Jump to content

btbyrd

participating member
  • Content Count

    1,278
  • Joined

  • Last visited

2 Followers

Recent Profile Visitors

8,855 profile views
  1. Of course, having a long wait list for something doesn't mean that it makes sense. Business sense, sure. But selling $335 vegan meals as "sustainable" is either laughably naïve or grotesquely disingenuous. Humm's implication that anything animal-based is somehow unsustainable is obviously false and does a real disservice to farmers, fishers, and purveyors who responsibly produce and source animals for culinary use. There are a bunch of good reasons to have a plant-based fine dining menu, but sustainability isn't one of them. Nothing about fine dining is sustainable. It's a luxury pleasure busi
  2. btbyrd

    Ice Cream!

    Did my first spin of the year with some Philly style vanilla with some cryoshattered Snickers shards. It was my father in law’s birthday, and Snickers are his fav. I froze the Snickers bars in liquid nitrogen and bashed them up inside a bag. The size and shape were perfect but, in retrospect, I ended up using too many and the inclusions made the ice cream a bit too chunky for my taste. Luckily I saved half the vanilla base and can use the remainder in moderation as a topping. Shattered Snickers: I didn’t get a good photo of the final plated scoops, but did get
  3. Not really. All the knives are more or less purpose driven, so I tend to use one or two knives per task. Use one knife to cut off a fish's head and remove its filets, another knife to remove the skin and portion it. Use one knife to remove the bones from a rib roast, another to slice it. For butchery knives, I have two Western debas (one large, one small), two poultry knives (one large, one small), one knife for boning mammals, and two western style boning knives (one stiff, one flexible) that I got way back before I got seriously into kitchen knives. The top knife is a Tojiro DP 2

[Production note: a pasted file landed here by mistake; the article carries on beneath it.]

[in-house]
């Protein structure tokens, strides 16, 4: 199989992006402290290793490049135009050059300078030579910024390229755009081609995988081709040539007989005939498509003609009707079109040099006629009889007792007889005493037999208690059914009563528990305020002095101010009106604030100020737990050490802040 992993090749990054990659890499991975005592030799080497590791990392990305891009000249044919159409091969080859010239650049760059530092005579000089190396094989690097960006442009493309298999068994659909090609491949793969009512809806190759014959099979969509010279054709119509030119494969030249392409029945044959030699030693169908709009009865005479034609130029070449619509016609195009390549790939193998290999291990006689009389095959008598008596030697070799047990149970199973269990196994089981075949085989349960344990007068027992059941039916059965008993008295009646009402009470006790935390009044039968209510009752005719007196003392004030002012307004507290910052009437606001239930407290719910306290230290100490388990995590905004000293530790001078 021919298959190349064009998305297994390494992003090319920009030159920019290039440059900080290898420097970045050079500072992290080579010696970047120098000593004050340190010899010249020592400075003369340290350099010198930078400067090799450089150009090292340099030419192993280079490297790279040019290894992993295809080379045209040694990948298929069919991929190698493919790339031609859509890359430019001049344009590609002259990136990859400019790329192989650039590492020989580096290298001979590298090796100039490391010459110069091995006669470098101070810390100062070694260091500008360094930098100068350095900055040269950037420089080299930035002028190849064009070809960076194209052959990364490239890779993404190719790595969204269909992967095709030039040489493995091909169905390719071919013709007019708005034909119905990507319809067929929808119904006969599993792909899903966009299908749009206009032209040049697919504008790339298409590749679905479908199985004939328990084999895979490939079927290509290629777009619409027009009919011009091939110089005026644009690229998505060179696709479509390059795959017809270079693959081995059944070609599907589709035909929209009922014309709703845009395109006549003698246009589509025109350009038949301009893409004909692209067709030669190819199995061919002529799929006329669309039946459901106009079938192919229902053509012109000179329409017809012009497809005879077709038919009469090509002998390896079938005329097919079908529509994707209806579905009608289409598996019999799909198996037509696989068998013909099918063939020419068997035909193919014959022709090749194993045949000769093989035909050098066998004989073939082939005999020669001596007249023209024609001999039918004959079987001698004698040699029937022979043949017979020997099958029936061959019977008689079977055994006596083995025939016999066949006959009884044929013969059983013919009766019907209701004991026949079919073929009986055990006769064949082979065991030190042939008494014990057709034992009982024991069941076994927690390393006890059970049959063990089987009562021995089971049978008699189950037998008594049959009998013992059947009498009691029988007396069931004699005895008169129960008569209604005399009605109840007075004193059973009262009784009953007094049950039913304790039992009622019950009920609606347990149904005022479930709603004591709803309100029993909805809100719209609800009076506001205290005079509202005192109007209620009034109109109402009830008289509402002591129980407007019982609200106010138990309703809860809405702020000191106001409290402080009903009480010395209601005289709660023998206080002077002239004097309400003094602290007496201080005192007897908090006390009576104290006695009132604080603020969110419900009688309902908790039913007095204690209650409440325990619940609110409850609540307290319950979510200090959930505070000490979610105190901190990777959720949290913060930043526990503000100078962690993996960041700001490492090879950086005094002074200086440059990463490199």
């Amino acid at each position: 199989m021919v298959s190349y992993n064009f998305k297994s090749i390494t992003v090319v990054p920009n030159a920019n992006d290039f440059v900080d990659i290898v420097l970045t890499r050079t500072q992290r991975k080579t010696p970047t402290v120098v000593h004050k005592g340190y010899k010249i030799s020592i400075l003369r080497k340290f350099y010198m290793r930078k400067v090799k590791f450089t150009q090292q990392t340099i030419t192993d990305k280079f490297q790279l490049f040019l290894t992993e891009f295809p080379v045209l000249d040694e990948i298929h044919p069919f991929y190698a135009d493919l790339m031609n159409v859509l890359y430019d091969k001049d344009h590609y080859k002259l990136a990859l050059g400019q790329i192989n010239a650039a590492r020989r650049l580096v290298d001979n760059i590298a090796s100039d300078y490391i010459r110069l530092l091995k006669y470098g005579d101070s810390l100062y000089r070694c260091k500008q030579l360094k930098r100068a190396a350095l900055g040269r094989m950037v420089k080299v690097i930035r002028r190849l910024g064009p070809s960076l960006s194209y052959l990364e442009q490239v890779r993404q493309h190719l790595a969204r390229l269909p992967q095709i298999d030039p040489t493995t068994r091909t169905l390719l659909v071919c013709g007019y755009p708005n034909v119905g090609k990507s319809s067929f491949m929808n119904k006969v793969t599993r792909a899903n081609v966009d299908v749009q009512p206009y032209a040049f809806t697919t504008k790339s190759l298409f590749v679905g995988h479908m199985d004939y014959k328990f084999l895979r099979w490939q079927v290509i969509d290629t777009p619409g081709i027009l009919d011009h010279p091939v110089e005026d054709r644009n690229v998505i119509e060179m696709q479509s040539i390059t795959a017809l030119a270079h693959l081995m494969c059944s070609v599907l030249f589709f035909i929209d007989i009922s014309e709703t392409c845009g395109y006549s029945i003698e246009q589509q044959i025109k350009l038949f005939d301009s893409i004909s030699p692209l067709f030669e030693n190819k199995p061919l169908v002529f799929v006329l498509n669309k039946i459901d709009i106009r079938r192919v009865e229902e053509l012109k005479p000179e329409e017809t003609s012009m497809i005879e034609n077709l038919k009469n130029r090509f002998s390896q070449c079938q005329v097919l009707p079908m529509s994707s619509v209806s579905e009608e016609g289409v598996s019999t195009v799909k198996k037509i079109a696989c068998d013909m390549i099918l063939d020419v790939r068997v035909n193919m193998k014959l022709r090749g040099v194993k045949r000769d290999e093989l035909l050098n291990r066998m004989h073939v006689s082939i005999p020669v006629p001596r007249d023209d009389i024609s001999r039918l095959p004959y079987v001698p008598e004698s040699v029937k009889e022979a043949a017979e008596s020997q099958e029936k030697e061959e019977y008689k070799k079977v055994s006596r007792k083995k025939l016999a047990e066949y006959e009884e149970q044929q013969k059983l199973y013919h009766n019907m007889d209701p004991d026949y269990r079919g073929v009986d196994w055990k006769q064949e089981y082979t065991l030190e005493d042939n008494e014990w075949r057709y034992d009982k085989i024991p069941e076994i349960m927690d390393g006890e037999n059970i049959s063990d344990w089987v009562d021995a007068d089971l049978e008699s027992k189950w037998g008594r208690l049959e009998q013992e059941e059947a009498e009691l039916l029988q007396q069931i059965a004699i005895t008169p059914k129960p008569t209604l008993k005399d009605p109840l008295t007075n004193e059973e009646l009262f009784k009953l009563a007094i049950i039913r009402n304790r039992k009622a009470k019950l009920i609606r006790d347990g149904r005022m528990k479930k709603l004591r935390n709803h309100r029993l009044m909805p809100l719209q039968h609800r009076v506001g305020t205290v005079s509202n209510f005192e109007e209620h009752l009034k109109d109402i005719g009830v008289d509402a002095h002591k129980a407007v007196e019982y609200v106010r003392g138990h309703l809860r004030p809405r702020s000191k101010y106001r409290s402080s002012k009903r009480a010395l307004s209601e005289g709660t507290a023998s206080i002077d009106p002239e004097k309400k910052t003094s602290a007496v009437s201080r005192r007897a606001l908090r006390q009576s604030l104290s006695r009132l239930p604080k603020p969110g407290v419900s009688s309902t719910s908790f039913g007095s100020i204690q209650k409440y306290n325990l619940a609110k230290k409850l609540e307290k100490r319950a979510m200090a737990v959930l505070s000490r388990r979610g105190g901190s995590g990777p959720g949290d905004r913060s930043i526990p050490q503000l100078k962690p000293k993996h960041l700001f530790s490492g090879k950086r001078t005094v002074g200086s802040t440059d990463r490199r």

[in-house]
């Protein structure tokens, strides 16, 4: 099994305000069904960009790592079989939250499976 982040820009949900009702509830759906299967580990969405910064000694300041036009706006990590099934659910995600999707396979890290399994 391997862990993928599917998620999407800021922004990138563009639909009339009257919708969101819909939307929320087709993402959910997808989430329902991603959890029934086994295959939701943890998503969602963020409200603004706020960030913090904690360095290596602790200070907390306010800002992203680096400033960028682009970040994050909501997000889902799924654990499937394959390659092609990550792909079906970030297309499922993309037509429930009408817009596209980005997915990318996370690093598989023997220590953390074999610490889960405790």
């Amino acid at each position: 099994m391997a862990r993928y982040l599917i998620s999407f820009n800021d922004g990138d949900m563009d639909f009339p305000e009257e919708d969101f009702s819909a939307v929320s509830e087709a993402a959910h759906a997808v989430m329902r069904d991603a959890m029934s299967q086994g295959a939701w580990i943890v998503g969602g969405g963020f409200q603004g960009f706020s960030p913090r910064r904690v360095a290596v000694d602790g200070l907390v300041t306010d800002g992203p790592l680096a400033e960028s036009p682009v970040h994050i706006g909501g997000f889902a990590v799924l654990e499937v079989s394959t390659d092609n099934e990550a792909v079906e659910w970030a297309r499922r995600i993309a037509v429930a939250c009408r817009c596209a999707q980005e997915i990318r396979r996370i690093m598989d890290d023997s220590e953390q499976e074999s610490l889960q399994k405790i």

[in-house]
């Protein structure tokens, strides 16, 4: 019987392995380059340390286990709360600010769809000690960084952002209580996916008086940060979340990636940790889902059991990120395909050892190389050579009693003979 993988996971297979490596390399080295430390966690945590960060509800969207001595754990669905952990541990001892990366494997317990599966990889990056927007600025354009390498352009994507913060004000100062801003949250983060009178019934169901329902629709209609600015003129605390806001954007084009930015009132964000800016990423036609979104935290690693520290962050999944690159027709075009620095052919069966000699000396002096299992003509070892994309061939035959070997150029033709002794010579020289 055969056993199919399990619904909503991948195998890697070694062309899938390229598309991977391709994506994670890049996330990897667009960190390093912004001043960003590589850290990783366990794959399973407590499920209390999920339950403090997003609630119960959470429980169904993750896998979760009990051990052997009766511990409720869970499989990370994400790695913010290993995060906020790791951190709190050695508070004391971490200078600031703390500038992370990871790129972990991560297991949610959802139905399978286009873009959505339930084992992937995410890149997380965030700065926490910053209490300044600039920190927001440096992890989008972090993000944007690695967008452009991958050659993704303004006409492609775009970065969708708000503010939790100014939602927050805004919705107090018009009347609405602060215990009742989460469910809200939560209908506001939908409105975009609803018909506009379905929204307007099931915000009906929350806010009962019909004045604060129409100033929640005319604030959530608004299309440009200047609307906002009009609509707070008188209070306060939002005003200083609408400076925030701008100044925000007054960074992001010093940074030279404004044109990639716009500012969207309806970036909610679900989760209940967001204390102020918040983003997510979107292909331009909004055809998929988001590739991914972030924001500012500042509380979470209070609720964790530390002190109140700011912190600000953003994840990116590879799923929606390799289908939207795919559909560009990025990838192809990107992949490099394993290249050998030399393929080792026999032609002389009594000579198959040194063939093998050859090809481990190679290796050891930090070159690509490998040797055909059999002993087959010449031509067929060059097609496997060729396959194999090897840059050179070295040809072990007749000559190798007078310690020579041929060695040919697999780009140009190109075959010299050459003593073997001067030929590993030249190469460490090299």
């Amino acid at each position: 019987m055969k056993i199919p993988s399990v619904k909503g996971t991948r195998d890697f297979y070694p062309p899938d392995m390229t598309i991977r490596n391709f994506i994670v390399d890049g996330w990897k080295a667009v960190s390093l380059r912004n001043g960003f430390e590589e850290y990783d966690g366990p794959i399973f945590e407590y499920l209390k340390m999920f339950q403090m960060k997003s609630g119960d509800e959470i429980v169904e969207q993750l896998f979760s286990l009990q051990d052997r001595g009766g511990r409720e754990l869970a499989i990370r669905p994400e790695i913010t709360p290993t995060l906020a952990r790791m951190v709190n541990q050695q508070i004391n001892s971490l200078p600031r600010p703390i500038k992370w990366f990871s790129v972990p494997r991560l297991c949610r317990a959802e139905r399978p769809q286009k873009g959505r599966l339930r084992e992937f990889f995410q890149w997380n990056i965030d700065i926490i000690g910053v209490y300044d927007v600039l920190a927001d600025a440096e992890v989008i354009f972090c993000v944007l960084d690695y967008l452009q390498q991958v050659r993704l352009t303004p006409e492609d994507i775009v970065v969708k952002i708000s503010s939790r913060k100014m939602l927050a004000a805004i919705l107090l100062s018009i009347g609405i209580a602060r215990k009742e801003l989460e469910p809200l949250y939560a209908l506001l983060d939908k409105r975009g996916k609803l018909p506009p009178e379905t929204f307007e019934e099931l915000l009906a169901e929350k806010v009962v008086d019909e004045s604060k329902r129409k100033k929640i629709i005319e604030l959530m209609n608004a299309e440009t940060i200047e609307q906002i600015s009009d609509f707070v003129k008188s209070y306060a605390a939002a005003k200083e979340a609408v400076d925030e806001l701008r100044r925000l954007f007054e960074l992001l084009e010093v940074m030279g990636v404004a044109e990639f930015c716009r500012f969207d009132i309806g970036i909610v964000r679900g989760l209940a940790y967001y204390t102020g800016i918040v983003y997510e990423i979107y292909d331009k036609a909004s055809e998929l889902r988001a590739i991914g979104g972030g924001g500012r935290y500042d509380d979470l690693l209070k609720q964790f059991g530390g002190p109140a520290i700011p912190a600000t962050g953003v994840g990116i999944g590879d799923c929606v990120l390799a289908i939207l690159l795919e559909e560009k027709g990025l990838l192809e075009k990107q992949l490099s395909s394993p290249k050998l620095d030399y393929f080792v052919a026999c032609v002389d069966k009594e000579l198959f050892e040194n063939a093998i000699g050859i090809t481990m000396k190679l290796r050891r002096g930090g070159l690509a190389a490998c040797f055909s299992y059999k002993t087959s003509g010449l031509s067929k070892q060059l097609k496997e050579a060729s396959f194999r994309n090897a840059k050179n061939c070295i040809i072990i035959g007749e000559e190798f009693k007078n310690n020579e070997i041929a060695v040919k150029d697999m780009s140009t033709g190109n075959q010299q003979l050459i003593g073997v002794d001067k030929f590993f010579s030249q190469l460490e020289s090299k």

4. My butchery knives. These are all meant to work around bone (and sometimes go through fish and poultry bones). These are for slicing, portioning, and trimming.
  5. Chips in the blade can be sharpened out, especially if they're small.
  6. Just because something is cleaver-shaped doesn't mean it's useful for cutting through or around bones. That Dexter pictured above is one such example. Cleaver? Yes. Butcher knife? No. Same for that Lamson/Leone take on the Serbian cleaver. If you want a Chinese cleaver designed to hack through bones, get a CCK Bone Chopper (or, for somewhat less demanding but still heavy tasks, a Big Rhino, which has the same design as the knife liuzhou linked above).
  7. All their wood core boards are dishwasher safe, as per their website.
  8. I've looked far and wide to find smoked NC country ham that can compare to what's on offer from Virginia, Kentucky, and Tennessee, but sadly I haven't been able to find anything decent. Johnston Country Hams used to produce some good products, but they unfortunately went out of business after a listeria recall. Here smoked hams are the exception, and I haven't been able to find one that is both smoked and aged long enough to develop the sort of rich savoriness I associate with good ham. Most NC ham is unsmoked, made from commodity pork, and seldom aged much longer than 90 days. If young, unsmo
  9. Line the pan with foil?
  10. It would be clearer if they used words instead of symbols. "X Dishwasher Safe" is far less clear than "Not Dishwasher Safe." The good news is that if your boards aren't warped yet, they'll be fine.
  11. I use Hi-Soft boards from Korin, but Hasegawas are excellent as well. And they can go in the dishwasher, unlike the HI-Softs. But I don't have a dishwasher, so... Our main Hi-Soft board is item number TK-201-H40, which is a pretty good general size, but we also use a smaller model TK-205 that will sit next to the large one and function as a seamless "extender" board. They are *extremely* kind to edges of very hard and brittle steels. They're heavy enough and "sticky" enough that they won't slide around on a hard countertop. This means that if you plunk the small one down next to th
  12. Isn't the problem not with what non-sugar is being used and rather with ice crystal growth? Add some stabilizers. Gelatin, pectin, locust bean gum, carrageenan, guar...
  13. Unless the induction element is perfectly sized to match your pan, you will always need to do a slow-ish preheat to get more even temperatures across the pan -- even with heavier All Clad stuff like the copper core and D7. Even then, there is a sizable hot spot (or hotter spot) directly over the induction element. I'd avoid turning a cold pan to high immediately, since this runs the risk of warping the pan.
×
×
  • Create New...